Universal or general malice existed where there was an intention to kill some person but without caring who is killed. Implied malice consisted of an intention to cause grievous bodily harm which resulted in a killing. Constructive malice consists of an intention to commit a felony or to oppose lawful authority which resulted in a killing.

The above common law definition of the requisite intent has been narrowed and reformed by statute.  A person may not be guilty of murder unless the accused intended to kill or cause serious injury to some person whether the person is actually killed or not.  The accused person is presumed to have intended the natural and public consequences of his conduct.  This presumption may be rebutted.

Required Intent

There must be an intention to kill the person killed or another person or to cause the person killed or another, serious injury.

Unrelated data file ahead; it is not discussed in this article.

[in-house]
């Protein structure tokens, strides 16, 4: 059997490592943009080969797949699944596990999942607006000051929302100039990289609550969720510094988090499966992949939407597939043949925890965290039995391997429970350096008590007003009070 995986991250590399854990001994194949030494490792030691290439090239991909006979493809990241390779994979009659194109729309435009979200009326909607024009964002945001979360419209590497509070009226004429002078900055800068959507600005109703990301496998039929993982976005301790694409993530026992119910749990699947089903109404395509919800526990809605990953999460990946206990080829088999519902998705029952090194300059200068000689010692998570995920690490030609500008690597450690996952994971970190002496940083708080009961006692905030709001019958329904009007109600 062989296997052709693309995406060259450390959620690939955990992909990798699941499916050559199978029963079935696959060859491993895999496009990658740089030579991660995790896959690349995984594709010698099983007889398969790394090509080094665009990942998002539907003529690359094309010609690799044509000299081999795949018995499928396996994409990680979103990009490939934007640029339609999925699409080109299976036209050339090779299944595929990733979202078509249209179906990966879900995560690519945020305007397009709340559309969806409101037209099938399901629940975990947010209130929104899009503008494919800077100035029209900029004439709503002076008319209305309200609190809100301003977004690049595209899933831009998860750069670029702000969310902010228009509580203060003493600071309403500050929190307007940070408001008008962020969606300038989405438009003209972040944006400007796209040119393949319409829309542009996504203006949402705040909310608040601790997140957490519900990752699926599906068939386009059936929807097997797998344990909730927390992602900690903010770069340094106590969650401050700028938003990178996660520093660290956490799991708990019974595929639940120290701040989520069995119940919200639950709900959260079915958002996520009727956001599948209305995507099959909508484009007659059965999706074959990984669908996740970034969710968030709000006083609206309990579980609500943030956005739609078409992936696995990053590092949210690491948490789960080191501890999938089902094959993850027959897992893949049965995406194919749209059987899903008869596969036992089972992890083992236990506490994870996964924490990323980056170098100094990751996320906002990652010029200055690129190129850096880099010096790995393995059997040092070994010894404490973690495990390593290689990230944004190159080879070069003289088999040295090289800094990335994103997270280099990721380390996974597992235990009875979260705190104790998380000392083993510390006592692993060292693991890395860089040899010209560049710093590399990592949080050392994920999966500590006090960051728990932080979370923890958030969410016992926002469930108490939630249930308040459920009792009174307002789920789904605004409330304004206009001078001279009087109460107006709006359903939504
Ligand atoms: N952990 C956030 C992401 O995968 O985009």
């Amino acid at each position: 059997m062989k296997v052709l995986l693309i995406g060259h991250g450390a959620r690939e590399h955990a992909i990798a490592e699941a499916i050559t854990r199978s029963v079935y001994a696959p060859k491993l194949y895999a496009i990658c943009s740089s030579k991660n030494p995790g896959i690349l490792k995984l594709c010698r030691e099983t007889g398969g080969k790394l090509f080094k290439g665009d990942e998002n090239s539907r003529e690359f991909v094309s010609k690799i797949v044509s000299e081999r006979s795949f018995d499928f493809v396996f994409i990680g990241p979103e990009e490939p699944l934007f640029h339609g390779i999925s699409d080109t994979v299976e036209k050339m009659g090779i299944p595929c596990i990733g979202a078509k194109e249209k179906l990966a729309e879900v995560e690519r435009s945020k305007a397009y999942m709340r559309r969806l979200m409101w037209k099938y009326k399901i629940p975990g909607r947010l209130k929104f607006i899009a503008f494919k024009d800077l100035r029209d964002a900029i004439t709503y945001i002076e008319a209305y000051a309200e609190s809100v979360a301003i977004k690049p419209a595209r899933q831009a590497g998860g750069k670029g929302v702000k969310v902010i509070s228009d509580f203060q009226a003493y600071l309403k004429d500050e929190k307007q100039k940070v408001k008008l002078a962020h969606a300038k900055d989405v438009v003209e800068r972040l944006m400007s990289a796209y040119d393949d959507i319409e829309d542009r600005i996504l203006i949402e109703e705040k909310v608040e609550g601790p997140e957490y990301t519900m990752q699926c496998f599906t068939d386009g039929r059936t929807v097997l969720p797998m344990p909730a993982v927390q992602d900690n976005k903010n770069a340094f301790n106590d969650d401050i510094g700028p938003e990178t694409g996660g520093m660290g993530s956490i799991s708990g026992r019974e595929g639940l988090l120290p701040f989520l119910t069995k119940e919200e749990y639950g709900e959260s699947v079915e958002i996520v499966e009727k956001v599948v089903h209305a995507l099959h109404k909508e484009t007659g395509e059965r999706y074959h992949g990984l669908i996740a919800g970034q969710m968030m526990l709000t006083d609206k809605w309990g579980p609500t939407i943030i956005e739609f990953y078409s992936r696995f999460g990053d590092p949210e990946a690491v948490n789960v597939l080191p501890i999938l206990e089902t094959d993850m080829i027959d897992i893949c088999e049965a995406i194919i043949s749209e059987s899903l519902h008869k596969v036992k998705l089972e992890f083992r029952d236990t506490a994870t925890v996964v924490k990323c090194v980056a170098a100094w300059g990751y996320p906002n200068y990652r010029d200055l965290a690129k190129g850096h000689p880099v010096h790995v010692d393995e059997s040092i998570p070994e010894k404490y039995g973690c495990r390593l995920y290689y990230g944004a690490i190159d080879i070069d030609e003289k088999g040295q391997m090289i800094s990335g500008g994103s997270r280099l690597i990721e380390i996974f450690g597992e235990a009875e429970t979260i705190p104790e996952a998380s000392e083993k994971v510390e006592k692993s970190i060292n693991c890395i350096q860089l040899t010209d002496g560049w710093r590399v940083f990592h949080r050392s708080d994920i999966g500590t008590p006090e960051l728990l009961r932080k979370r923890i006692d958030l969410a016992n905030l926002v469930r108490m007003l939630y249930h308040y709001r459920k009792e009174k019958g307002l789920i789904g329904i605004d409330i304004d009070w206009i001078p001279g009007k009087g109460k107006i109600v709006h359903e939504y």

The intention may be inferred from the surrounding circumstances.  Where particular consequences follow in the normal course of things, it may be presumed to be intended.

At one time, the absence of a body was an impediment to a murder prosecution. However, this is no longer the case, where it is otherwise proved that the victim was killed.


The killing of a person which prevents an atrocious crime, including the prospective murder of another, may be a justifiable homicide.  Killing would not be justified for less serious offences.